1952 Cyclotandem Camille Daudon powered by Ducati Cucciolo 48cc
This machine is powered by a top-of-the-range Cucciolo 48cc engine. In Italian cucciolo means ‘Little Puppy’ and this early 4-stroke bicycle auxiliary engine is one of the earliest Ducati models …from the days before Ducati made complete motorcycles!
By 1952 the Cucciolo engine had already proven itself in the gruelling Paris-Nice road races and, fitted to various cyclemotor configurations, was the most popular choice for competitors.
This one was factory-fitted to this top-of-the-range cyclotandem built by the company Camille Daudon. This cyclotandem is essentially a bicycle tandem that has been uprated by the constructeur to stand the extra stresses resulting from motorization.
Whereas, in Great Britain, bicycles and cyclemotors (or mopeds) were manufactured for the masses and sold on the basis of their competitive prices, in France, since the twenties, there had also been a market for extremely upmarket ‘fashionable’ cyclemotors. Their selling point? – Exclusivity and their high prices.
In its day, this machine would have been one of the most expensive cyclemotors you could buy. It was a bespoke creation …and the manufacturer’s shop was in the Champs Elysees! This was the equivalent of the ‘Brough Superior’ of the cyclemotor world.
Above is a 1952 illustration of the set-up.
The speedometer (above) is in good working order, but I need to replace the glass. It has drum brakes front and rear (see below). The exhaust silencer box needs to be re-fitted; this will be done in France in the next few weeks, along with a general service so it’s ready for the road.
Just look at those front forks…
Constructeur (Fr) “Different from a framebuilder, a constructeur actually builds the entire bike, including proprietary components and others that are modified for the purpose. Randonneur and camping bikes are the specialty of constructeurs. Few constructeurs exist outside France.”
There’s only a Channel physically separating us, but there’s more than language that differentiates the French and Brits. The national psyche is very different.
The top bicycle builders had a high status in French society. They considered their work to be a branch of French art and, therefore, were an integral part of the national culture.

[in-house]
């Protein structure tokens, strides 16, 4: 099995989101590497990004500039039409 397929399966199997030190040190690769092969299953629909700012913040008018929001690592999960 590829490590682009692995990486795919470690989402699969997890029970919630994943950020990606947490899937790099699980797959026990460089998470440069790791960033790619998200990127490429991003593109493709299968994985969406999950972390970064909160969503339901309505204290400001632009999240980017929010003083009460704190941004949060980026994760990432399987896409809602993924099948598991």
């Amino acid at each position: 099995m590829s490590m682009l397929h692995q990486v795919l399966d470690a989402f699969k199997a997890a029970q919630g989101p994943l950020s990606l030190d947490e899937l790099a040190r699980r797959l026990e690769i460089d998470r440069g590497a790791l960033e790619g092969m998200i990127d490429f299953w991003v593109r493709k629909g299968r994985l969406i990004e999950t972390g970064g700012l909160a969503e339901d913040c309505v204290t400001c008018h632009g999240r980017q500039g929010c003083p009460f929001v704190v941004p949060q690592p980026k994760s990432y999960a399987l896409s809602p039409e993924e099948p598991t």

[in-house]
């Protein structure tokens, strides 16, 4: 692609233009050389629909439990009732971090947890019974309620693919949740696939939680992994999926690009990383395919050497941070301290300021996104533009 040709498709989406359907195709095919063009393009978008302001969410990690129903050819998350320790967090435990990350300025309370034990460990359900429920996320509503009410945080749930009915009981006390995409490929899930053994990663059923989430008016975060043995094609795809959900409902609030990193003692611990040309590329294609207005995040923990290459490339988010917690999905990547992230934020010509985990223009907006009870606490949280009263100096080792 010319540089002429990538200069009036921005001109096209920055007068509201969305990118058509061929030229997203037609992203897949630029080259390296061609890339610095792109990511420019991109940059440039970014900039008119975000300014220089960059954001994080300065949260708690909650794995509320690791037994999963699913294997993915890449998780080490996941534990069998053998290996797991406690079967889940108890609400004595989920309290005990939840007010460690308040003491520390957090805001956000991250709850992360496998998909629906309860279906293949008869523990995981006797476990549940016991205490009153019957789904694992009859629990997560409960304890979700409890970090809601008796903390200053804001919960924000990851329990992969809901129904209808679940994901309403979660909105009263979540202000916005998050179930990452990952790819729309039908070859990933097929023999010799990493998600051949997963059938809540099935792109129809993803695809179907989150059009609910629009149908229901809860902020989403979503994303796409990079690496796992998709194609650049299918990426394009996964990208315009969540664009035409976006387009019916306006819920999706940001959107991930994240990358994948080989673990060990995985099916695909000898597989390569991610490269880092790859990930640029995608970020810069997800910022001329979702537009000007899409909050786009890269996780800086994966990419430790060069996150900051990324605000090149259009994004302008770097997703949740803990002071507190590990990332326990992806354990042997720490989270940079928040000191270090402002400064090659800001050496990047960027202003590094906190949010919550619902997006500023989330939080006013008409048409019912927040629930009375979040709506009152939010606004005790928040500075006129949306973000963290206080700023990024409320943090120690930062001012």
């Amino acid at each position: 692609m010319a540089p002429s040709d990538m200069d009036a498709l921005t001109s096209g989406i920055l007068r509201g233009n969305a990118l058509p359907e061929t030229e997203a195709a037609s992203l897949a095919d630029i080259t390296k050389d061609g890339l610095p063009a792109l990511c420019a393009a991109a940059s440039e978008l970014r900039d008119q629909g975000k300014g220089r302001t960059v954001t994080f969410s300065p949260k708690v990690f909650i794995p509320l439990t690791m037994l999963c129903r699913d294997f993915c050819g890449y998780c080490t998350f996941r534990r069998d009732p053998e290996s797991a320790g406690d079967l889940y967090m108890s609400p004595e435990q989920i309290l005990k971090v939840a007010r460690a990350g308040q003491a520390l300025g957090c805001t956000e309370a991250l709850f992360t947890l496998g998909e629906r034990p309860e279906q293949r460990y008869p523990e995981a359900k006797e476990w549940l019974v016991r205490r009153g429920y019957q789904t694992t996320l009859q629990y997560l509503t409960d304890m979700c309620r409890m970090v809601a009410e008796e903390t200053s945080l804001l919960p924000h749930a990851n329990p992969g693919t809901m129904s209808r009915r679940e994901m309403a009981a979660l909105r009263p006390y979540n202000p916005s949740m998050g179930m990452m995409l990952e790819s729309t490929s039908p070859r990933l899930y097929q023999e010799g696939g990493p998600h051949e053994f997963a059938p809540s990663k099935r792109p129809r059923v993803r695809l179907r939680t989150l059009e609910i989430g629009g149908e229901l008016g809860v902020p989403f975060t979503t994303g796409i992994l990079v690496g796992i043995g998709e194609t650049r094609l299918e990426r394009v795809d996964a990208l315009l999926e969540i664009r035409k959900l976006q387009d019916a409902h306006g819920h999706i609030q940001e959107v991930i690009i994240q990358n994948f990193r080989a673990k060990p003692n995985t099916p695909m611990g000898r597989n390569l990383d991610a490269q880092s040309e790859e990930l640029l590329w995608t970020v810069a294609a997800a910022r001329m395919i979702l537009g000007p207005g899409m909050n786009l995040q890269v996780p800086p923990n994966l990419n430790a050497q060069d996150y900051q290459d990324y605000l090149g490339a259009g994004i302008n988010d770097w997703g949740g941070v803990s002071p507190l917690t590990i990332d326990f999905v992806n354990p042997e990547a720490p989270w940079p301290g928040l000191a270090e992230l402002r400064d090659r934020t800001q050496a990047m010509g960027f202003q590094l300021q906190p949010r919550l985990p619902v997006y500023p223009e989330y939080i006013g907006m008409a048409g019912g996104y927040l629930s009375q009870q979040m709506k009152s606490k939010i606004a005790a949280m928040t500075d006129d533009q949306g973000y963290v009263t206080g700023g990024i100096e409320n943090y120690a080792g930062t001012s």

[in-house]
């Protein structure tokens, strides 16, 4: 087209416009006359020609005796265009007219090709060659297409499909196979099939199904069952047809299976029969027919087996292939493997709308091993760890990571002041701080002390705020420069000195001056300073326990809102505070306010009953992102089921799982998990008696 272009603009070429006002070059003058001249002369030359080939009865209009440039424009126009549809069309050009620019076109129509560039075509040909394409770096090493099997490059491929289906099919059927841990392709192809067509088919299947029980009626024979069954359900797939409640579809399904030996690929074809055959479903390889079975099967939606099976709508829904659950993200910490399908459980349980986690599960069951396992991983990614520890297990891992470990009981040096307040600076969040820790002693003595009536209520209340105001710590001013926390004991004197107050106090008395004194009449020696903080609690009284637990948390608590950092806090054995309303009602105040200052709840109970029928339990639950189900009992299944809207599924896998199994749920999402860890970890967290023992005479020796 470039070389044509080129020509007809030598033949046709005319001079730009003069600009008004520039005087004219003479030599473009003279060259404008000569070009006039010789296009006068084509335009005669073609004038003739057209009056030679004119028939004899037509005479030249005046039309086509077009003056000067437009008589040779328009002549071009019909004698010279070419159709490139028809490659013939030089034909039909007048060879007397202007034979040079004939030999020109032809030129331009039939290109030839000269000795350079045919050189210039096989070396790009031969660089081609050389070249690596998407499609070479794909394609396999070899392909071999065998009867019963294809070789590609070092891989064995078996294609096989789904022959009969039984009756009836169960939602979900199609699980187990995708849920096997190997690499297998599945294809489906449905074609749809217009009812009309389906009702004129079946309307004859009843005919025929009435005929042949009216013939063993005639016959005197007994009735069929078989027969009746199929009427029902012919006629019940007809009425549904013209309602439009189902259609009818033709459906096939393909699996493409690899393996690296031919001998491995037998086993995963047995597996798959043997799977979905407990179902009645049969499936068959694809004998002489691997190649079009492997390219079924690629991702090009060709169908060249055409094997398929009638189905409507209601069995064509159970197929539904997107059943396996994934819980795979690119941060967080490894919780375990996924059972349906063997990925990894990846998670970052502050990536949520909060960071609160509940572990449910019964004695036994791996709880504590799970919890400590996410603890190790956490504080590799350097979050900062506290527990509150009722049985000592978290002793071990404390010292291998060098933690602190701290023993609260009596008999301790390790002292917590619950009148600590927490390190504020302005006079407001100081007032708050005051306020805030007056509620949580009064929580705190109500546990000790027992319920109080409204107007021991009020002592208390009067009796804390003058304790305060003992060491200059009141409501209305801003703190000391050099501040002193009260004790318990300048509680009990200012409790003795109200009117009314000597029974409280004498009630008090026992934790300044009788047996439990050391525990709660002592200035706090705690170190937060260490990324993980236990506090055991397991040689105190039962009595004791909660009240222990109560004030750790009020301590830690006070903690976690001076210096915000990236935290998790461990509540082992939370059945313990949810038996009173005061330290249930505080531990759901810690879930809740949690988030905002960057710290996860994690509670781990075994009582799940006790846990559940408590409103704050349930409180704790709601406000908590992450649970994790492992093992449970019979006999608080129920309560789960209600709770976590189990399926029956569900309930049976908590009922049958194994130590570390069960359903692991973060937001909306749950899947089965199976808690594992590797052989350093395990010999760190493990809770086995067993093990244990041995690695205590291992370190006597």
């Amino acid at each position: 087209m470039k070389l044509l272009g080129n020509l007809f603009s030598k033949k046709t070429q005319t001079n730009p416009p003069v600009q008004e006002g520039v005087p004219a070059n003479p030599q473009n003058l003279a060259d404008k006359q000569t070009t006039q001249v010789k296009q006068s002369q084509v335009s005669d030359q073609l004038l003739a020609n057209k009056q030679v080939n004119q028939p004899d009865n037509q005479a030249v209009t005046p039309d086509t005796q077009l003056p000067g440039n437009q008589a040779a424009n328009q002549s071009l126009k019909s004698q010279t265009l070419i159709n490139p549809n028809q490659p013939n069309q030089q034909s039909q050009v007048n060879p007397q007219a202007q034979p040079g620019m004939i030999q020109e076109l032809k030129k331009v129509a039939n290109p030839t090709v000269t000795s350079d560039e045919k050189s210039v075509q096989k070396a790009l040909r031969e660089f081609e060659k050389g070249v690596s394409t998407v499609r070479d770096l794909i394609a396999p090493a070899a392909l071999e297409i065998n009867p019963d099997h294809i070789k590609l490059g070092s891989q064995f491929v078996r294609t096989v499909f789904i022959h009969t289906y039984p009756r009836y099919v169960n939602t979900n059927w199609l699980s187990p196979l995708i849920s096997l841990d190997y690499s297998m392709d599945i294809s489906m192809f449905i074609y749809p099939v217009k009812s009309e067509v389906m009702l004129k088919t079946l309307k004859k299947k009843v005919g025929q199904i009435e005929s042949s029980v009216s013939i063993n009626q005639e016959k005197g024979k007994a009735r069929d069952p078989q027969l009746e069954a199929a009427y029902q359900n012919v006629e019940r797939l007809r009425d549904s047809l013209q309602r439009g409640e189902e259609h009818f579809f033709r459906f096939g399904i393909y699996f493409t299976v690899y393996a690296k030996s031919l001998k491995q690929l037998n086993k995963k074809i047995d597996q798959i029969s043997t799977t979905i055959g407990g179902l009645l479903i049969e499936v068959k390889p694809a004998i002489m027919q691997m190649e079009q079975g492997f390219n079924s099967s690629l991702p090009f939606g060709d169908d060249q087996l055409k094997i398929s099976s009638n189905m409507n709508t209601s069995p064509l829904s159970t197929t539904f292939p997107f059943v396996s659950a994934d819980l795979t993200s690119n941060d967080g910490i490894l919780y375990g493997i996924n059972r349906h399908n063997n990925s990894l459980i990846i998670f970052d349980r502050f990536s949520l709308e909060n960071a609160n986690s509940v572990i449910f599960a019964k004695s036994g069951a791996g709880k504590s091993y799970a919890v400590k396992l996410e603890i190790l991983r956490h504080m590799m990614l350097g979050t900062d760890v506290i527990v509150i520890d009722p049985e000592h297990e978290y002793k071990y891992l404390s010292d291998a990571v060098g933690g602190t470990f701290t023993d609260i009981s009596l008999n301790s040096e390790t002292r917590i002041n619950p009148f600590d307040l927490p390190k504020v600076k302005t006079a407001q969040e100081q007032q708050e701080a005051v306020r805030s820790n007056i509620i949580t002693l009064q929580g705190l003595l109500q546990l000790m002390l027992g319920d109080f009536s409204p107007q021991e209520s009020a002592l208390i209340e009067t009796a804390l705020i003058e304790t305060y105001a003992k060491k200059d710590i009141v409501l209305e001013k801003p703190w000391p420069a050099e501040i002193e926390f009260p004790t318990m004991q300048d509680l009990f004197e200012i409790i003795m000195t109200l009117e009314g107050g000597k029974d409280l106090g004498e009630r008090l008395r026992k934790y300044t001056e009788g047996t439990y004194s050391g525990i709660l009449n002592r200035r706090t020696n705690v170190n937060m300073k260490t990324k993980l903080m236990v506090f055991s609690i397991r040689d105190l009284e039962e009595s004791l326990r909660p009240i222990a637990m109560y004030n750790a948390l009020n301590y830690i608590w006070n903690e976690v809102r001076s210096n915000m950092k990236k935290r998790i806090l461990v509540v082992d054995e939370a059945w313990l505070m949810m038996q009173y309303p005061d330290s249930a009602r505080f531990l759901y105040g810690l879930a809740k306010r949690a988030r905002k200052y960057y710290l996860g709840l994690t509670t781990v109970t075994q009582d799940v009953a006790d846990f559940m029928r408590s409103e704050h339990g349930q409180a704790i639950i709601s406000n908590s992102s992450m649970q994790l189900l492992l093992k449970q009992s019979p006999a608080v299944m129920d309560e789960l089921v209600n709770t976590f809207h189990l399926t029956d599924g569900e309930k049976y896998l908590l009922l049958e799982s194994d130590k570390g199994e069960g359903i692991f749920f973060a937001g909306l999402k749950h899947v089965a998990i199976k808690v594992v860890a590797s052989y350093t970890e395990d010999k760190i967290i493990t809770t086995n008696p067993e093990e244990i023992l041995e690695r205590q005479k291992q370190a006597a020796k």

It’s interesting to note that although Great Britain was a leading manufacturer of bicycles, British marques have never achieved a similar status within our own national consciousness. In France, everyone appreciated the top bike makers; the only comparison that comes to mind is the way that, here, we may revere film, music and football personalities.
The top French fashion houses had a similar perspective; to the Haute Couturiers, their own creations were on a par with the great French artistic tradition.
The top bike builders not only saw themselves in the same way, but they also considered themselves equal to the fashion houses. Indeed, both genres created their products from scratch: a constructeur such as Camille Daudon would manufacture any component in-house to guarantee quality control, and each bicycle built was a bespoke service. No wonder that Camille Daudon set up shop near the Avenue des Champs Elysees boutiques of Chanel and Dior.
Below you can see a rare illustration of a Daudon cyclemotor. Bear in mind that their bicycles were made to order, and no doubt the customer could ask for an engine of their choice. The one pictured is fitted with a 48cc Kid engine, which would have been considerably cheaper than a Cucciolo.
Top photo shows M. Camille Daudon on the left. He is with his brother in law G.Luez, who rode for the club sponsiored by Daudon. Photo courtesy S. Rebour. With thanks to the excellent book The Golden Age of the Handbuilt Bicycles by Jan Heine & Jean-Pierre Praderes (Pub Rizolli NY / Vintage Bicycle Press Seattle).
CUCCIOLO T2 DUCATI
The first prototype Cucciolo, the T1, is a wonderful ‘collectors item’ but the design was flawed and it’s not very usable. The T2 – the 1948 model used here by Oscar Egg – was the revised version manufactured by Ducati themselves and is a machine that can be ridden to its full potential. To quote the Ducati Museum:
In the middle of WWII a designer named Aldo Farinelli developed the prototype of an auxiliary motor to be mounted on a bicycle. Farinelli’s design had a number of major advantages over the competition, above all its four-stroke cycle and two-speed gearing, which used the engine’s power to its fullest potential. [This was later known as the T1]. Ducati, which up until that time had produced radios and electrical components, partnered with another Italian firm, SIATA, to produce the Cucciolo, or ‘Puppy.’ By 1946, the rights to Cucciolo production had become exclusively Ducati’s.
In 1948 Ducati came up with its first original design, the T2. It was heavily influenced by the T1 design, but made improvements in the engine’s efficiency, robustness, and, above all, logic of construction. The cylinder, for example, was redesigned and made removable and the drive mechanism made more accessible, the cylinder head was modified, and the rating was raised. [http://www.ducati.com/heritage/anni40/cucciolo/cucciolo.jhtml]
At the Online Cyclemaster Museum you can read more of the HISTORY OF CUCCIOLO. And I’ve also reproduced downloadable versions for you of the Cucciolo T2 Engine Illustration & Parts List (in French) and Cucciolo T50 handbook (in English).